Here's a technical variant of a schematic diagram. The major intent of this diagram is to show the logic (speaking to electrical management ) of a circuit board. This diagram is the one I mostly encounter in my line of work, and it is very successful for troubleshooting issues or learning the way the circuit functions. Some frequencies are so enormous that many kinds of schematic diagrams need to be read in increments in novel form (generally with coded numbers so info can be simpler located ). Again, here is the exact identical precise circuit since the first two, however, considering it in ladder type.
A design diagram refers to a particular type of circuit structure which uses standard electrical/electronic symbols rather than pictures to show the way the circuit (or part of it) functions. Below is a typical 3-wire motor controller circuit using a typical momentary stop - start pushbutton channel using a schematic diagram. (Momentary here means the button/switch you trigger will go back to its default location once you physically let go of this, usually by a spring that compels the button/switch to do this.)
Less clutter? I've got enough info in all of these diagrams to know precisely what this circuit will do and where to start looking for issues. Hope that this helps. ( Note: don't confuse circuit or schematic diagrams together with wiring diagrams; wiring diagrams will typically demonstrate pictures of components such as the pictorial, and also how the entire or portion of a circuit is wired. The distinction is that wiring diagrams usually place an emphasis on real physical place of necessary elements relative to each individual that basically tell a layman Just What to do concerning the wiring. )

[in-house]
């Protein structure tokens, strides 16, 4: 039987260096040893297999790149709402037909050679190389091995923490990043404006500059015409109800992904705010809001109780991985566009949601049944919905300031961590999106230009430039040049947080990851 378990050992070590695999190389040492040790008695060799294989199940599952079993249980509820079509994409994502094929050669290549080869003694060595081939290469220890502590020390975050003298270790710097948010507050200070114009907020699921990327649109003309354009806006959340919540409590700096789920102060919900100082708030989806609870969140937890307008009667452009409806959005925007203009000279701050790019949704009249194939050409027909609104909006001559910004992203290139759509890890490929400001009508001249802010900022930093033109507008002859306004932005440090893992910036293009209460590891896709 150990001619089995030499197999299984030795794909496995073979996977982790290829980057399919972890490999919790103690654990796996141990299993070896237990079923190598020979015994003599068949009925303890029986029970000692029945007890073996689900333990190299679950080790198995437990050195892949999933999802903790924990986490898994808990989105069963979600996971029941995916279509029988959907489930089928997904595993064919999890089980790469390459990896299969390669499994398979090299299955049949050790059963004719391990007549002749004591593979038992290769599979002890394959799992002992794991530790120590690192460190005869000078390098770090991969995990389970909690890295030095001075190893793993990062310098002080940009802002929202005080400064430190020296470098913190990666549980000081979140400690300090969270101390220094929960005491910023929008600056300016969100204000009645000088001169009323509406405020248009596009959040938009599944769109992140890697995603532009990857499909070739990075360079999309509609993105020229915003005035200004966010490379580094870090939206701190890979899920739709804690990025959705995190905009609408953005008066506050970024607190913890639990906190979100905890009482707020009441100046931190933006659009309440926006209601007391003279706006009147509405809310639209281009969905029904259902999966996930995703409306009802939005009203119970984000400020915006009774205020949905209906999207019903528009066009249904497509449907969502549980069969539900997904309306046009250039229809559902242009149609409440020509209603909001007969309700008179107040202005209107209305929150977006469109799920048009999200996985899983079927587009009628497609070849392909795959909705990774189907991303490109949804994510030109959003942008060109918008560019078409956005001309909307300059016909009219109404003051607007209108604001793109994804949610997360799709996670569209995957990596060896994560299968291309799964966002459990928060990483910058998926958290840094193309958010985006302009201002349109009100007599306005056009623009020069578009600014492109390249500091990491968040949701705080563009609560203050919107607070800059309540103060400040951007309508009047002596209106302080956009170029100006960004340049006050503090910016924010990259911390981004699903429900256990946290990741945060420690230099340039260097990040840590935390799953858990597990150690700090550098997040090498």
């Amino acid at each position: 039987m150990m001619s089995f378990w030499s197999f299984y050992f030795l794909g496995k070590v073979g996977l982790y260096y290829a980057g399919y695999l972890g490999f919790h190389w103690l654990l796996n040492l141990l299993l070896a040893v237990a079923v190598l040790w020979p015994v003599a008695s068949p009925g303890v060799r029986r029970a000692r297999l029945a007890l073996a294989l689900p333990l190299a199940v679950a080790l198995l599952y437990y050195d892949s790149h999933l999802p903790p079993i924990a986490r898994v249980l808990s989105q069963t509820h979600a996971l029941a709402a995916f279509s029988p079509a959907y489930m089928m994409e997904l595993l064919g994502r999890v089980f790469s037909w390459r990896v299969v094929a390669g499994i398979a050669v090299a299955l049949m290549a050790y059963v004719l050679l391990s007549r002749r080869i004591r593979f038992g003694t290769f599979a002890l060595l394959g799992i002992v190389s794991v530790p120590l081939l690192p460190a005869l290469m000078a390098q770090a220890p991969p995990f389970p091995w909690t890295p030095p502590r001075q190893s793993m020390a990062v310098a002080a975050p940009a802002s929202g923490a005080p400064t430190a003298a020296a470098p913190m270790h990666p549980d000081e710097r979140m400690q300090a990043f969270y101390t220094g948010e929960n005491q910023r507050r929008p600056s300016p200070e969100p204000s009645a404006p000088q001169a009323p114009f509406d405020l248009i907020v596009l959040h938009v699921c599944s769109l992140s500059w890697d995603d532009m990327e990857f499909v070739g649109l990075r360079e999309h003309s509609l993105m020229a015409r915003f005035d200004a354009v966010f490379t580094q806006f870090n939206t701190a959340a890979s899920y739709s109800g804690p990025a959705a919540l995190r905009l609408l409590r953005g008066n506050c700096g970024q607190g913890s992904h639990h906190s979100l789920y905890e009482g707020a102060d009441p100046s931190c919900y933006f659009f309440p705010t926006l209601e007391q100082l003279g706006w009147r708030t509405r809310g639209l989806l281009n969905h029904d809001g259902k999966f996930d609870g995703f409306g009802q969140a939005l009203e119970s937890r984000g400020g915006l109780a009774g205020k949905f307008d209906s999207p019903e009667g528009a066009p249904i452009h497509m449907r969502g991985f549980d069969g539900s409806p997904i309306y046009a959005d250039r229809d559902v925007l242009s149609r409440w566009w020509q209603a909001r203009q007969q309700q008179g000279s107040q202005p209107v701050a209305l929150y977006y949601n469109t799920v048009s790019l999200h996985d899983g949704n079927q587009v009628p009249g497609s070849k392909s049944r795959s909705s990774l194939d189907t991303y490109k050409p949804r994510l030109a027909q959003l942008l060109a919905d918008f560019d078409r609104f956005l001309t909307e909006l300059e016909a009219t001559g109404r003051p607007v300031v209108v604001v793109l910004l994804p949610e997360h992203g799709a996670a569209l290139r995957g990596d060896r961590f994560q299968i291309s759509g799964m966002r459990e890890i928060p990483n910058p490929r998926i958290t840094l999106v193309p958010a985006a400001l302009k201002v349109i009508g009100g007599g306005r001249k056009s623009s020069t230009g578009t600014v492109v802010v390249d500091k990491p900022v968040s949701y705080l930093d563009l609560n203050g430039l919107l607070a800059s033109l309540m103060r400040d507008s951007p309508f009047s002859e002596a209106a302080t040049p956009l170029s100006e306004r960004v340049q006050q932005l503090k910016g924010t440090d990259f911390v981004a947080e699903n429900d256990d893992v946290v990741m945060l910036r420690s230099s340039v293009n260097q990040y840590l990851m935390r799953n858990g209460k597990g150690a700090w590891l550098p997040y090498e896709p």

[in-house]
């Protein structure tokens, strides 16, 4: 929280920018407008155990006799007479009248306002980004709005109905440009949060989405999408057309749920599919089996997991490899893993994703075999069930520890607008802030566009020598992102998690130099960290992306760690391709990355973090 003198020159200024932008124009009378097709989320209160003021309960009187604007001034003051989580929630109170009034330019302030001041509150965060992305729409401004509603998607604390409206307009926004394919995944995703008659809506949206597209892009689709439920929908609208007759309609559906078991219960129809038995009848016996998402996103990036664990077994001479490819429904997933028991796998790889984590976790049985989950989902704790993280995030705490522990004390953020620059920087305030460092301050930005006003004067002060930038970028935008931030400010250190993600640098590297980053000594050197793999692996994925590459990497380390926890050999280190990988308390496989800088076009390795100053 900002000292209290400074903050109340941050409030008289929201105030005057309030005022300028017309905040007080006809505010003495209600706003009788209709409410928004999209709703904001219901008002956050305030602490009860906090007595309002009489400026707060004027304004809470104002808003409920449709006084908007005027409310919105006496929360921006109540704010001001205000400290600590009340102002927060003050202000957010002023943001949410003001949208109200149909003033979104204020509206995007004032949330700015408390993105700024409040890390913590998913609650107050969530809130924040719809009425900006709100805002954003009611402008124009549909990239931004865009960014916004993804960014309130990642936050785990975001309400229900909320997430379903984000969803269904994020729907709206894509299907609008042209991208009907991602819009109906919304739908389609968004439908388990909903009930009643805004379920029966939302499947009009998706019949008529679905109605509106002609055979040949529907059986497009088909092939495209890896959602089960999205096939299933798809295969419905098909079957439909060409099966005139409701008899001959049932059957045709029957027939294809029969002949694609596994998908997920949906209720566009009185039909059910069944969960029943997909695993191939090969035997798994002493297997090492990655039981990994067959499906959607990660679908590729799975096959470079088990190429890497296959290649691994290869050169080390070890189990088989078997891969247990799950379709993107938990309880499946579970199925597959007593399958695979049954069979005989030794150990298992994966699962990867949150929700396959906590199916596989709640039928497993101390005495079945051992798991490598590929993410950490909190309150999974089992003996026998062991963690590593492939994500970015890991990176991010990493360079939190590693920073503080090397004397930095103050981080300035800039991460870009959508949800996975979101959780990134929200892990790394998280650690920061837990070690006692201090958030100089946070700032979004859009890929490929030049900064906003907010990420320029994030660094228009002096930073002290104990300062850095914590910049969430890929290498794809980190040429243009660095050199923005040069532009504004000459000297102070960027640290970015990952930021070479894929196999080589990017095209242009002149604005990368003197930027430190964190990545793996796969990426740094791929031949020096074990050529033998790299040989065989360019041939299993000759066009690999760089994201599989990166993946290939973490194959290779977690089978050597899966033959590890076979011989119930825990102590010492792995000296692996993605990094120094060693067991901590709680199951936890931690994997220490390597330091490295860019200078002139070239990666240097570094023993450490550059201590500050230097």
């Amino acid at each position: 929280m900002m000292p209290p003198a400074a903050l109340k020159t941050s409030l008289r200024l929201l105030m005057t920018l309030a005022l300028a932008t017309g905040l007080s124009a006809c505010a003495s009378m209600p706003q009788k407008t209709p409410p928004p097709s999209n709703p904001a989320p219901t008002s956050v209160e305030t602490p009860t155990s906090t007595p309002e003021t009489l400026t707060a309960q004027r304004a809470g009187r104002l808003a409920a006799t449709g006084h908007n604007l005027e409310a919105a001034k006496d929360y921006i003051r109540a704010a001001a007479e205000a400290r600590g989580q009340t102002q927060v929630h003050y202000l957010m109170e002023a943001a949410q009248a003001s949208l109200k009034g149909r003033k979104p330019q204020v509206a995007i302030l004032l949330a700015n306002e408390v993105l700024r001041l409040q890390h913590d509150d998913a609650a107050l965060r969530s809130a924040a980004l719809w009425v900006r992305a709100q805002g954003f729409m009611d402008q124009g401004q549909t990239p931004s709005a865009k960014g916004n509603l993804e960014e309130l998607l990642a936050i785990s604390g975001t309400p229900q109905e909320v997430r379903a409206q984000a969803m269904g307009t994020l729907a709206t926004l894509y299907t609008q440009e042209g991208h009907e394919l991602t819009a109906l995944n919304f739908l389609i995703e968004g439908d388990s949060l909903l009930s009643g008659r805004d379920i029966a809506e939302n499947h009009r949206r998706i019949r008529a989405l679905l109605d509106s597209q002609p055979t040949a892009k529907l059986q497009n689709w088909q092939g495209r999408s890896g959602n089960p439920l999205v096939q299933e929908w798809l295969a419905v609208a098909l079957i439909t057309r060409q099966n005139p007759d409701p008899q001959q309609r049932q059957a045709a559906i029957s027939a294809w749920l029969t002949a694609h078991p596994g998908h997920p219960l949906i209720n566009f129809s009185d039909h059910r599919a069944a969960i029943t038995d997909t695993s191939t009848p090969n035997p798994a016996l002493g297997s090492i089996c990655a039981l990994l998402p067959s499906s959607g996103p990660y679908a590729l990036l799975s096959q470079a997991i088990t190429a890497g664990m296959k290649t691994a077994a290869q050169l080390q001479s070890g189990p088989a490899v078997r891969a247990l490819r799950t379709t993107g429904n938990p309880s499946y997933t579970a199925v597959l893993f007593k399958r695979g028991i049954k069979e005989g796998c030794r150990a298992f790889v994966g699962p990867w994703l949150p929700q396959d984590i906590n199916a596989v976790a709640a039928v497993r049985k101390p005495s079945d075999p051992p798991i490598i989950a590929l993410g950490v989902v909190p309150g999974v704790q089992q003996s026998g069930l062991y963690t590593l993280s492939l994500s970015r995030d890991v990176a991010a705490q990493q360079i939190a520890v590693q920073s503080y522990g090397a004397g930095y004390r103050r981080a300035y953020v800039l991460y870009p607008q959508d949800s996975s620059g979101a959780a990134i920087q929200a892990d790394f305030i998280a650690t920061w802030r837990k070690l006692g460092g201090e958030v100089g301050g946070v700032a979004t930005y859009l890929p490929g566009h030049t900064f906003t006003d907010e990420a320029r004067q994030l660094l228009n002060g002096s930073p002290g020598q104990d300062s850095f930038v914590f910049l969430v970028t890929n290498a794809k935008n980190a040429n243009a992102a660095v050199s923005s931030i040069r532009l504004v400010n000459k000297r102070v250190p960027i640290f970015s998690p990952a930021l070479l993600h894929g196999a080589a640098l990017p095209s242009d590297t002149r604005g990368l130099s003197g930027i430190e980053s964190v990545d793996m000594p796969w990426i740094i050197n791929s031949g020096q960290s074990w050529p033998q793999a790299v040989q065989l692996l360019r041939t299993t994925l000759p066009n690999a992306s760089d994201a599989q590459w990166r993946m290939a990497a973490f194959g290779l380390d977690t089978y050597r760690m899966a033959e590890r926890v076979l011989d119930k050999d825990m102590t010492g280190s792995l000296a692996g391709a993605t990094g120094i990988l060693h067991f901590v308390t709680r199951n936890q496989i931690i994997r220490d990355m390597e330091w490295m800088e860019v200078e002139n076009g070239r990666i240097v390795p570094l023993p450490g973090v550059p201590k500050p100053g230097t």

Consider it this way; a circuit diagram is any type of diagram that illustrates how a circuit functions where the primary purpose is that the proper wiring of elements and their relationship to each other instead of physical location relative to one another or planning prototypes. However, in some uses Assessing diagrams can be difficult so consider this as general advice. I have discovered this is especially true when working with much more complicated circuits and electronic equipment. I'm likely to use a simpler but average industrial circuit since these circuit setups are exactly the same, but yet where you're able to see how each type of diagram indicates the function of the circuit in their own manners.
Pictorial design diagrams, or graphic circuit diagrams are basically the exact same thing with exactly the exact identical function, but they use images of components within the circuit instead of symbols. Again, here's the exact same precise circuit (almost except a controller was added and they are utilizing conductors L1 and L3 rather than L1 and L2.
Here's another schematic diagram demonstrating exactly the same circuit, connections and components and it appears different but they both fall into exactly the exact identical category.